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The dream of remote work is here to stay: 3 common IT pitfalls to avoid in a world of SaaS

Megan Bozman

July 1, 2020

3 minute read

DreamOfRemoteWork featureImage

Today, the dream of remote work has become a reality. A return to “business as usual” is highly unlikely for many companies. In fact, several large enterprises announced permanent extensions of work from home (WFH) early in the pandemic.

For example:

  • Twitter will allow employees to continue working from home “forever” if they choose.
  • Shopify CEO Tobi Lutke tweeted, “We will keep our offices closed until 2021… after that, most will permanently work remotely. Office centricity is over.”
  • Box CEO Aaron Levie wrote that the company’s nearly 2,000 employees are free to work “from anywhere” until at least the end of 2020.

Whatever type of policy your organization settles on, it’s very likely that a portion of your staff will work remotely in some capacity from now on. Securely enabling remote work is part of “the new normal” and a key component of IT business enablement.

But as time and budgets are reduced and SaaS apps proliferate across the org, pitfalls can multiply. Important tasks can be neglected or delayed, resulting in increased risks to the organization. We’ll walk you through the common slippery slopes and show you the path for avoiding painful plummets down the cliffs.

Following are three common pitfalls to avoid, increasing both risks and costs for organizations.

1. Inadequate offboarding

When your digital workplace consists of dozens or hundreds of SaaS applications, each departing employee must be offboarded from every single one.

It should take just minutes, not hours or days for IT to revoke access to applications as soon as an employee exits. But beyond revoking access, there are dozens of other offboarding steps needed to protect data and keep the business running smoothly. For example, what about:

  • Transferring that user’s files to their manager?
  • Disconnecting third-party apps from their account?
  • Removing, locking, and/or wiping their devices?
  • Turning off automatic email forwarding?
  • Setting up an email autoresponder, so emails don’t sit in an unmonitored inbox?
  • Releasing Calendar resources?
  • Recouping their app licenses?

The result is often hours of tedious, repetitive work. One BetterCloud customer originally had an offboarding process consisting of 72 clicks in eight different apps, requiring one full-time person solely for on- and off-boarding.

An ex-employee with bad intentions can wreak havoc on purpose. An ex-employee with good intentions can wreak havoc by accident. Either way, offboarding should be done in a timely (i.e., immediate) fashion.

If ex-employees retain access to sensitive data and SaaS applications long past their last day, it leaves organizations vulnerable to data leaks and insider threats. But by automating the entire offboarding process, IT teams can save time, reduce human error, and bolster security.

2. Relaxing at home (blurring the line between work and personal)

Employees are striving to remain productive at home while also relaxing in various ways. There’s no shortage of memes about the lack of professional business attire and even the decline of personal grooming. A comic from The Oatmeal even covered it years ago.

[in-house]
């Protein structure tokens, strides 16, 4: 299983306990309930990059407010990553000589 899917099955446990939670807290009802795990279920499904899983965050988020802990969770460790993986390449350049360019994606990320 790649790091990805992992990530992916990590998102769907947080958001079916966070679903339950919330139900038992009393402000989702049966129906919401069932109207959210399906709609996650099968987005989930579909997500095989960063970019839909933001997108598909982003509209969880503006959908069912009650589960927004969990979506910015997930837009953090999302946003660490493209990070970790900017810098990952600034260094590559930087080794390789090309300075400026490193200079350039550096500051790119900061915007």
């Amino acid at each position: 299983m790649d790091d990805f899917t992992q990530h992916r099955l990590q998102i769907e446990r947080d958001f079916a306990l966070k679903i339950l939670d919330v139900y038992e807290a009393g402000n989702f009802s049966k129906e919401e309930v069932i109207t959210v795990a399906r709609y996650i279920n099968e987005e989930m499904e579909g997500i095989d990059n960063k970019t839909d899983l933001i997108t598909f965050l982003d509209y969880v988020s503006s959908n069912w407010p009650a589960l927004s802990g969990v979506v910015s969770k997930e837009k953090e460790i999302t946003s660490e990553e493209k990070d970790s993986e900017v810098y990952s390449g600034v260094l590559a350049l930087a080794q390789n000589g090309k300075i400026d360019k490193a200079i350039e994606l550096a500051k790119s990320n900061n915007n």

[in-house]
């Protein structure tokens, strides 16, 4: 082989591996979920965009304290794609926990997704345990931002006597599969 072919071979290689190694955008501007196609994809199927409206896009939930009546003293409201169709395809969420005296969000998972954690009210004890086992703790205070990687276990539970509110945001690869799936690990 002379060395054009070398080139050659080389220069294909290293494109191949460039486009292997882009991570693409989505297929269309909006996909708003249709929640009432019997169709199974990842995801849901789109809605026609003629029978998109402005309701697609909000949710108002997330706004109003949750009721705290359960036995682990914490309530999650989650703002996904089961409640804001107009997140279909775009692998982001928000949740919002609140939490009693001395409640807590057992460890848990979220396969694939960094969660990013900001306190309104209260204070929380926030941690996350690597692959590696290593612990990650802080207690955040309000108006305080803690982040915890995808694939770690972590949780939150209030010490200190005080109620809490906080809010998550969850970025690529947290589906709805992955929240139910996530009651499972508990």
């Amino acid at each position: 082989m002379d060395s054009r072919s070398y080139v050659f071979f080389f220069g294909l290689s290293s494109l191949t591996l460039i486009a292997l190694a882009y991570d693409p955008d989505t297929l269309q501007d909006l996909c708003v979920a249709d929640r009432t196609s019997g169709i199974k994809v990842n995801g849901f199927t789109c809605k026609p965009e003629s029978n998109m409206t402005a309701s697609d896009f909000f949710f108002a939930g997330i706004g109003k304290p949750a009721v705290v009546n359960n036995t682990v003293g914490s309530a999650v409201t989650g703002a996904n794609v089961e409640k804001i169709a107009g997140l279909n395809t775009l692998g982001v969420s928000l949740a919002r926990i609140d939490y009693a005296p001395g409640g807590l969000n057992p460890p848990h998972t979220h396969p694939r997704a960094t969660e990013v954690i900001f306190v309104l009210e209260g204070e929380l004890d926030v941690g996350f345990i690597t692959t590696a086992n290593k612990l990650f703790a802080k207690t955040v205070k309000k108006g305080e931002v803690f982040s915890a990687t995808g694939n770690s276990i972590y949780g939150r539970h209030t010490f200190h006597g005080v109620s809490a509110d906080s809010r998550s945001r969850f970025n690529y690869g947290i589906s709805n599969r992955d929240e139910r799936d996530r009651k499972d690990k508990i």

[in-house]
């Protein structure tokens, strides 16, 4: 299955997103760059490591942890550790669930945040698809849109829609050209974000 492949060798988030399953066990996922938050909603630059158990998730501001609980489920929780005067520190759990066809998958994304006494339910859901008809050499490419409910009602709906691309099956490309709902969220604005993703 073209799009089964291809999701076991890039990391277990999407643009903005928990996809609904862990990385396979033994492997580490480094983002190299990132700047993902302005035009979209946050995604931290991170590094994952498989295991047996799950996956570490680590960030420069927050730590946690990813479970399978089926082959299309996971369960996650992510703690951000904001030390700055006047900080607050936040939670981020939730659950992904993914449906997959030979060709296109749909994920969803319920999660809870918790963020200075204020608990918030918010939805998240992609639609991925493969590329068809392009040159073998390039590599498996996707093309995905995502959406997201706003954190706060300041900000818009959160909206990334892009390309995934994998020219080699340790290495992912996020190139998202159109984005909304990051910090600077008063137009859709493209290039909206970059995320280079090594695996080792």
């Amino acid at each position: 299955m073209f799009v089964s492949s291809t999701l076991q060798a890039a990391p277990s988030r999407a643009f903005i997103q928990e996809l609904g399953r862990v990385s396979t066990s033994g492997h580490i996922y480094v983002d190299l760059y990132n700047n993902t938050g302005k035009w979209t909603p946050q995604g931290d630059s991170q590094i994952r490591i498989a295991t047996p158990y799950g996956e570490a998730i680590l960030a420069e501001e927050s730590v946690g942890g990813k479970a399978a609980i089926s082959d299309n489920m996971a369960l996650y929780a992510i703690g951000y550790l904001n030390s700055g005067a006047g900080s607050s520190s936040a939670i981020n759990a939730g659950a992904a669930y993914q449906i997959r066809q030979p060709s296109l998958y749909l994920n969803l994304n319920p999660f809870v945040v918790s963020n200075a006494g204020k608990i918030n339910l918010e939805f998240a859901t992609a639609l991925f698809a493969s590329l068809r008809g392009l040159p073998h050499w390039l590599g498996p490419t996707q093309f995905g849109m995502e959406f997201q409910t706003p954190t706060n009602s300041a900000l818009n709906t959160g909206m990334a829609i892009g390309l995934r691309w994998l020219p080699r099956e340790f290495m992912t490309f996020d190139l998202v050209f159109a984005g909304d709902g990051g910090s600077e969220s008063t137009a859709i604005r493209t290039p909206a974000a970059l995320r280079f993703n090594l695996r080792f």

As we relax in our sweats and the division between work and home life vanishes, it’s likely the two will merge digitally as well. Such merging could take the form of sharing company files with personal accounts or forwarding company email to personal accounts.

We ran an analysis of our customers’ environments and found that from March 14 to April 7, 2020, over 50% of our customers had an increase in employees enabling email forwarding from their work account to another account as compared to the three weeks prior.

This amounted to a 24.7% increase in the number of employees forwarding their work email. With the recent shift to remote work, it’s possible that users are using their personal devices for work, and may feel inclined to forward their email in order to have one streamlined inbox. While this behavior can be completely innocuous, it can jeopardize your data and put your company at risk of compliance violations.

3. Inadequate visibility into app usage and spend

Because SaaS solutions are so easy to procure, it means shadow IT is rampant in many organizations. In fact, IBM recently found that one out of three employees at Fortune 1000 companies regularly use SaaS apps that haven’t been explicitly approved by internal IT departments.

But you can’t protect what you can’t see. Without visibility into which apps are being used, how they’re being used, or who’s using them, IT can’t make informed decisions about the way data should be accessed.

Additionally, with SaaS, you pay whether you use the licenses or not. Another onus that falls on IT is to monitor use and ensure coordination between licenses paid for and those needed. The ease of procurement with SaaS apps makes it difficult for IT to understand where funds are allocated, if licenses are being used, and where you may have redundancies in apps.

With the dozens or hundreds of applications in the digital workplace, maintaining full visibility over time can be virtually impossible. And without visibility into unused licenses, organizations could be wasting tens of thousands of dollars every year.

SaaS IT administrators must be able to rightsize software spending. To do so, it requires the ability to track licensing and usage, as well as recoup the costs associated with underutilized licenses.